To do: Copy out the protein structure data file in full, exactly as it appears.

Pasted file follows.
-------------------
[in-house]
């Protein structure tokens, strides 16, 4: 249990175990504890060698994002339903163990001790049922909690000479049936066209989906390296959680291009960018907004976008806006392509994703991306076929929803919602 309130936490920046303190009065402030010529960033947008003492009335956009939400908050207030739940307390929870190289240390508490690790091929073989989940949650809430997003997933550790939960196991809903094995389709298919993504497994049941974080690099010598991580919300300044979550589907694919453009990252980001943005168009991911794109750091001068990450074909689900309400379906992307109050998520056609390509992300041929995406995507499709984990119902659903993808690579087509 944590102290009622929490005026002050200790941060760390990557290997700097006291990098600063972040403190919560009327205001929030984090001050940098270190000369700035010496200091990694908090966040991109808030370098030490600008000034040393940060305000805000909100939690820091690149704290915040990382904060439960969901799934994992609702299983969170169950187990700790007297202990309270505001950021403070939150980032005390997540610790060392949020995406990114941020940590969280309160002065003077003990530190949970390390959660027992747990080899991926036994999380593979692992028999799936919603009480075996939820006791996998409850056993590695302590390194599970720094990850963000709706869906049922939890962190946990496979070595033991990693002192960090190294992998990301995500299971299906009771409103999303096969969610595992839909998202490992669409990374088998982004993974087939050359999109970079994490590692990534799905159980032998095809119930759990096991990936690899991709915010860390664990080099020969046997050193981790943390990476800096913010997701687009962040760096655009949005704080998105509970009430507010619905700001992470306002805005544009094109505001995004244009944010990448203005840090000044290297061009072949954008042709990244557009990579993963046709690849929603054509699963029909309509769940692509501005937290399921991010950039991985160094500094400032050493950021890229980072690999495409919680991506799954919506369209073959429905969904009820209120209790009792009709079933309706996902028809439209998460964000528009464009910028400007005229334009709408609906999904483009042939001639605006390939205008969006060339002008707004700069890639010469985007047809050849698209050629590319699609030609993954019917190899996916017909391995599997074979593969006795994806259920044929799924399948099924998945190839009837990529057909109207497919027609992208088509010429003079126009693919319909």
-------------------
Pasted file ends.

[in-house]
């Protein structure tokens, strides 16, 4: 249990175990504890060698994002339903163990001790049922909690000479049936066209989906390296959680291009960018907004976008806006392509994703991306076929929803919602 309130936490920046303190009065402030010529960033947008003492009335956009939400908050207030739940307390929870190289240390508490690790091929073989989940949650809430997003997933550790939960196991809903094995389709298919993504497994049941974080690099010598991580919300300044979550589907694919453009990252980001943005168009991911794109750091001068990450074909689900309400379906992307109050998520056609390509992300041929995406995507499709984990119902659903993808690579087509 944590102290009622929490005026002050200790941060760390990557290997700097006291990098600063972040403190919560009327205001929030984090001050940098270190000369700035010496200091990694908090966040991109808030370098030490600008000034040393940060305000805000909100939690820091690149704290915040990382904060439960969901799934994992609702299983969170169950187990700790007297202990309270505001950021403070939150980032005390997540610790060392949020995406990114941020940590969280309160002065003077003990530190949970390390959660027992747990080899991926036994999380593979692992028999799936919603009480075996939820006791996998409850056993590695302590390194599970720094990850963000709706869906049922939890962190946990496979070595033991990693002192960090190294992998990301995500299971299906009771409103999303096969969610595992839909998202490992669409990374088998982004993974087939050359999109970079994490590692990534799905159980032998095809119930759990096991990936690899991709915010860390664990080099020969046997050193981790943390990476800096913010997701687009962040760096655009949005704080998105509970009430507010619905700001992470306002805005544009094109505001995004244009944010990448203005840090000044290297061009072949954008042709990244557009990579993963046709690849929603054509699963029909309509769940692509501005937290399921991010950039991985160094500094400032050493950021890229980072690999495409919680991506799954919506369209073959429905969904009820209120209790009792009709079933309706996902028809439209998460964000528009464009910028400007005229334009709408609906999904483009042939001639605006390939205008969006060339002008707004700069890639010469985007047809050849698209050629590319699609030609993954019917190899996916017909391995599997074979593969006795994806259920044929799924399948099924998945190839009837990529057909109207497919027609992208088509010429003079126009693919319909």